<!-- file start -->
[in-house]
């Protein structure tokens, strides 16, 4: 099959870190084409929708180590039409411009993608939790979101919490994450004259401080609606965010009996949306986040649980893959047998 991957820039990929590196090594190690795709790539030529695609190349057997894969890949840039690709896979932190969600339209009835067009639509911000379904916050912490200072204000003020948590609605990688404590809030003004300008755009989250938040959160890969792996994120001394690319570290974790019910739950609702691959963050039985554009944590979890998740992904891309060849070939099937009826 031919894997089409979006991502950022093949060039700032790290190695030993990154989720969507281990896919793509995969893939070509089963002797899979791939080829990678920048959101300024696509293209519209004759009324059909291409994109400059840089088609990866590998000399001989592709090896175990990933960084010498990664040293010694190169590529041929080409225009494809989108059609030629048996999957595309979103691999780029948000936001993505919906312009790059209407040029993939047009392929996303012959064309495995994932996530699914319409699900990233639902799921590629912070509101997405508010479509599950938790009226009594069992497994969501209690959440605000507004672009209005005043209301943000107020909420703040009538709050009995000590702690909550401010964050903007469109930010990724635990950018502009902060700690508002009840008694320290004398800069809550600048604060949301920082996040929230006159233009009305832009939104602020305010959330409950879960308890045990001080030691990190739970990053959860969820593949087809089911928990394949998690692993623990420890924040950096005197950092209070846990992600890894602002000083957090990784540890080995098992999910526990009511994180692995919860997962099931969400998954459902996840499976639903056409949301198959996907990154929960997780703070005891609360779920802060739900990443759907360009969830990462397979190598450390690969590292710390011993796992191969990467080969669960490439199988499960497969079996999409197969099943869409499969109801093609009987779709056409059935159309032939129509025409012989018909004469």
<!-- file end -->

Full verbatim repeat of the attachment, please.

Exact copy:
[in-house]
């Protein structure tokens, strides 16, 4: 099959870190084409929708180590039409411009993608939790979101919490994450004259401080609606965010009996949306986040649980893959047998 991957820039990929590196090594190690795709790539030529695609190349057997894969890949840039690709896979932190969600339209009835067009639509911000379904916050912490200072204000003020948590609605990688404590809030003004300008755009989250938040959160890969792996994120001394690319570290974790019910739950609702691959963050039985554009944590979890998740992904891309060849070939099937009826 031919894997089409979006991502950022093949060039700032790290190695030993990154989720969507281990896919793509995969893939070509089963002797899979791939080829990678920048959101300024696509293209519209004759009324059909291409994109400059840089088609990866590998000399001989592709090896175990990933960084010498990664040293010694190169590529041929080409225009494809989108059609030629048996999957595309979103691999780029948000936001993505919906312009790059209407040029993939047009392929996303012959064309495995994932996530699914319409699900990233639902799921590629912070509101997405508010479509599950938790009226009594069992497994969501209690959440605000507004672009209005005043209301943000107020909420703040009538709050009995000590702690909550401010964050903007469109930010990724635990950018502009902060700690508002009840008694320290004398800069809550600048604060949301920082996040929230006159233009009305832009939104602020305010959330409950879960308890045990001080030691990190739970990053959860969820593949087809089911928990394949998690692993623990420890924040950096005197950092209070846990992600890894602002000083957090990784540890080995098992999910526990009511994180692995919860997962099931969400998954459902996840499976639903056409949301198959996907990154929960997780703070005891609360779920802060739900990443759907360009969830990462397979190598450390690969590292710390011993796992191969990467080969669960490439199988499960497969079996999409197969099943869409499969109801093609009987779709056409059935159309032939129509025409012989018909004469």